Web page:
The CGR Maj. Gen. Chandana Rajaguru has stated in an interview that ‘people who had come from Puthumatalan started their rehabilitation in October 2009’[5]. Although Puthumathalan was captured by the armed forces in April 2009, with persons suspected of being affiliated to the LTTE taken into custody or asked to surrender, according to Maj.Gen. Rajaguru these persons began the rehabilitation process only in October 2009. From April to October 2009 until they were subjected to rehabilitation, which at the time was governed by ER 22, under which law were these persons held? According to testimonies of those released from rehabilitation centres, none were informed of the laws under which they were being held nor produced in court during this period, which leads one to the conclusion that they were arbitrarily detained contravening not only international laws but also Articles 12 and 13 of the Fundamental Rights Chapter of the Constitution of Sri Lanka.

There have also been instances in which rehabilitees have been transferred from a rehabilitation centre, where the maximum period of detention is 24 months, to a detention centre such as Boossa where persons are held on detention orders issued for a maximum period of 18 months under the PTA, and previously the Emergency Regulations. Transfers from rehabilitation to detention centres usually take place towards the end of the maximum period for which a rehabilitee can be held- 24 months. In some cases persons have been transferred from the rehabilitation centre to a detention centre and thereafter produced before a magistrate and remanded in custody. By transferring a person from a rehabilitation centre to a detention centre or placing the person on remand, the government can hold an individual in administrative detention indefinitely.

The Post-State of Emergency Legal Framework
Following the lapsing of the SOE and thereby the ERs, the government issued new regulations under section 27 of the Prevention of Terrorism Act (PTA), which empowers the Minister of Defence to make regulations under the Act ‘for the purpose of carrying out or giving effect to the principles and provisions of the Act’. Of these the Prevention of Terrorism (Surrendees Care and Rehabilitation) Regulation No.5 of 2011 deals with both adults and children subjected to the rehabilitation process. The lapsed ER 22 has been reproduced in this regulation.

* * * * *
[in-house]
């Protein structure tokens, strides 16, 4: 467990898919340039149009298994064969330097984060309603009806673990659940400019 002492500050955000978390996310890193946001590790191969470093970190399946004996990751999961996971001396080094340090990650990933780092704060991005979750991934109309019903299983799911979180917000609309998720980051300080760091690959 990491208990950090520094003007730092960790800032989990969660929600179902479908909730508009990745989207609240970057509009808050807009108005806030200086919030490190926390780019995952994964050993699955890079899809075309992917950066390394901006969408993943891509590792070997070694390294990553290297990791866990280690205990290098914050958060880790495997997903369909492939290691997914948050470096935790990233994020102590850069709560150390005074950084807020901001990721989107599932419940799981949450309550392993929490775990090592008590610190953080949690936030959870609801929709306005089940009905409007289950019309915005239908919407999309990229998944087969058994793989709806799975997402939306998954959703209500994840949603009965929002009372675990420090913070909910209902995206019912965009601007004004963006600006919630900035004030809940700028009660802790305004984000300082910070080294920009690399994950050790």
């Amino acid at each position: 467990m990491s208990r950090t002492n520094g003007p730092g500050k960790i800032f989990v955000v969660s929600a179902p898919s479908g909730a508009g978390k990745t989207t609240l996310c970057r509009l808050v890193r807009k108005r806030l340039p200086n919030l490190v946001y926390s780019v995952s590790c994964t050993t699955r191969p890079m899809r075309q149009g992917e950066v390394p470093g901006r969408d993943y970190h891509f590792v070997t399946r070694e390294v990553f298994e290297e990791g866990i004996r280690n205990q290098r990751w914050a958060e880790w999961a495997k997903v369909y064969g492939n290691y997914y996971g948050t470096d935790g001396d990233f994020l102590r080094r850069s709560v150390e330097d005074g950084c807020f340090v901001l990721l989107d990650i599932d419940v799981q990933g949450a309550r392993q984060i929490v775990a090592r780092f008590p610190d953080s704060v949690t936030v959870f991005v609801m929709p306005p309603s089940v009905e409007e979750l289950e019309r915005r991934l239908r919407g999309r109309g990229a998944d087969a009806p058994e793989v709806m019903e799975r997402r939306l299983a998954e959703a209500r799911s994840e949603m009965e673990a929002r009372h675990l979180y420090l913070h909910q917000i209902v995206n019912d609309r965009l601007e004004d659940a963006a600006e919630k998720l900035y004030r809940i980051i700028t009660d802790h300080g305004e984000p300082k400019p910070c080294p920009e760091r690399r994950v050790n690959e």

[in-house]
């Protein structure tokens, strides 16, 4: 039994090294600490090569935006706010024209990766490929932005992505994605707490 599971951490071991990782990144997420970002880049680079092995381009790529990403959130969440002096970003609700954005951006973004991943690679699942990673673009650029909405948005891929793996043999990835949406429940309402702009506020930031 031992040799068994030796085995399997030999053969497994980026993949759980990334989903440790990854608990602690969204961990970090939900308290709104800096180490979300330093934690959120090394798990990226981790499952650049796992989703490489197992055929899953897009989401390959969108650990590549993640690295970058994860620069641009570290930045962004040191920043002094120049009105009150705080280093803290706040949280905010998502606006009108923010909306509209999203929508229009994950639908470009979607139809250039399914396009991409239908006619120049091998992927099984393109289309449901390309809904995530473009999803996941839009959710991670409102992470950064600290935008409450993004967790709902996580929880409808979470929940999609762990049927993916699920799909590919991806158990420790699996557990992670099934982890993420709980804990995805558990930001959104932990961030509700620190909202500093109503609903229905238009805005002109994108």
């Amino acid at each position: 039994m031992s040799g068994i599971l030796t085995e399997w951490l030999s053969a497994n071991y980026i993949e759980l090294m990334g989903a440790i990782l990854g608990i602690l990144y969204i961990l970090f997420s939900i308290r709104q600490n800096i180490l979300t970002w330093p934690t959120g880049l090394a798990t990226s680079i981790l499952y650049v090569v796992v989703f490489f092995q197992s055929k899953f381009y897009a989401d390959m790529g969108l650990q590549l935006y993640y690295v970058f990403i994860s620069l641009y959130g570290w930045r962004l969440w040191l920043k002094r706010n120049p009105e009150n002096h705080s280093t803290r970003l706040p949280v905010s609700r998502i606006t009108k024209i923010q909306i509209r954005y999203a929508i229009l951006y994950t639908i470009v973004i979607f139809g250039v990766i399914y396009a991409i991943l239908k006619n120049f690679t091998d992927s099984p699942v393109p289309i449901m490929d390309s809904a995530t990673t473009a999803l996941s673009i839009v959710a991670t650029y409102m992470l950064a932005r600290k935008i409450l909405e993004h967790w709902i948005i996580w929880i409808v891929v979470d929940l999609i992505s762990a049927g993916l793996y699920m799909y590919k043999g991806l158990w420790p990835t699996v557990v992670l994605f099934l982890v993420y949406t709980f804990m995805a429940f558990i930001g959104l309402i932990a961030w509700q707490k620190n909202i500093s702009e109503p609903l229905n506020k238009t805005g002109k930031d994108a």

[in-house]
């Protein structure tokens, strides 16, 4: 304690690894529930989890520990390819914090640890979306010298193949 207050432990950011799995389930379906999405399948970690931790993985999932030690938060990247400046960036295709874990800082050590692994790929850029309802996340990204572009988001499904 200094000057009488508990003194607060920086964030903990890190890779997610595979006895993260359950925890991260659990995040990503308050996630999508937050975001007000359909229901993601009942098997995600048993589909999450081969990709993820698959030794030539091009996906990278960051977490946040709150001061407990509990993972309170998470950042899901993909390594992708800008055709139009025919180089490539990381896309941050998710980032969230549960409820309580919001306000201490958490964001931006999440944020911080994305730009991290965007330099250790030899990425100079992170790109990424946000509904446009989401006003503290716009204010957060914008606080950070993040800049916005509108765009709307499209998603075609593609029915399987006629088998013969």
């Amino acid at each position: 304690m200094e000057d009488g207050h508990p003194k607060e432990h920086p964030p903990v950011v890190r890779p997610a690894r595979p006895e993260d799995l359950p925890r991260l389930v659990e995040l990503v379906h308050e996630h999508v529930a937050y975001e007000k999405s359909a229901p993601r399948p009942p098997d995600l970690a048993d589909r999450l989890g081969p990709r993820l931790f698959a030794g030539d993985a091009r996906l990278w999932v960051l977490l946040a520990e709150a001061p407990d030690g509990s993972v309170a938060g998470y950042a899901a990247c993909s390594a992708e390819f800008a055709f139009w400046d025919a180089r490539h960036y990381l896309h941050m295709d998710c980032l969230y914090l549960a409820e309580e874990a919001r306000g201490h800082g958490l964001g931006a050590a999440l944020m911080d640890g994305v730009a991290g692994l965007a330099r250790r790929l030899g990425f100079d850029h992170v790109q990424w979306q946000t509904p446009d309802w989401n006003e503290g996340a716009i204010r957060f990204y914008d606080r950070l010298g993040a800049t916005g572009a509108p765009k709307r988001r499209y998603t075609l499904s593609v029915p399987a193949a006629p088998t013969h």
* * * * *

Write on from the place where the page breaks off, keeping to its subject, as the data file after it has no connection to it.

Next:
Another regulation issued under the PTA titled Prevention of Terrorism (Extension of Application) Regulation No.3 of 2011 extends until specified dates the application of a number of regulations, including the regulation on the appointment of the CGR, that were made under the state of emergency that prevailed until 30 August 2011. The regulation issued under the PTA states that the specified ERs made under the SOE will continue to be in force notwithstanding the lapsing of the SOE which resulted in the lapsing of emergency regulations made under section 5 of the Public Security Ordinance (PSO). It should be noted that regulations issued under a SOE cannot continue to be in force when the SOE lapses because only the proclamation of a SOE empowers the President to issue ERs. Therefore, in the absence of a SOE emergency regulations cannot be extended or kept in force via ‘normal’ legislation, such as the PTA. Hence, the regulation extending the CGR’s tenure is invalid since the extension of the application of the ER appointing him is ultra vires.

Lack of Procedural Safeguards and Oversight Mechanisms
At no point during the rehabilitation process did surrendees enjoy procedural safeguards; they were not provided with information on the timeframe of rehabilitation or the right to legal representation to contest the lawfulness of the rehabilitation process. Coupled with the lack of oversight mechanisms this places surrendees in a particularly precarious position with their fate decided by one individual- the Secretary to the Ministry of Defence. Heads of various missions, as stated in Roberts’ piece, have undertaken visits to the centres but one can hardly claim that a short tour of the facility conducted by the armed forces by persons who do not speak Tamil who rely entirely on (sometimes questionable) interpretation constitutes keeping ‘a weather eye on the programme’.

Donor Support for the Rehabilitation Process
According to publicly available data, except during the initial stages, donors have not supported rehabilitation centres or activities therein. This was a conscious decision made, albeit reluctantly, after they became aware of the legal ramifications of financially bankrolling centres at which persons were being arbitrarily detained. Instead, they provide financial support to re-integration activities that take place following release from rehabilitation centres. Likewise, as stated earlier, IOM is not involved in the rehabilitation programme but supports re-integration activities.

Vocational Training and Livelihood Needs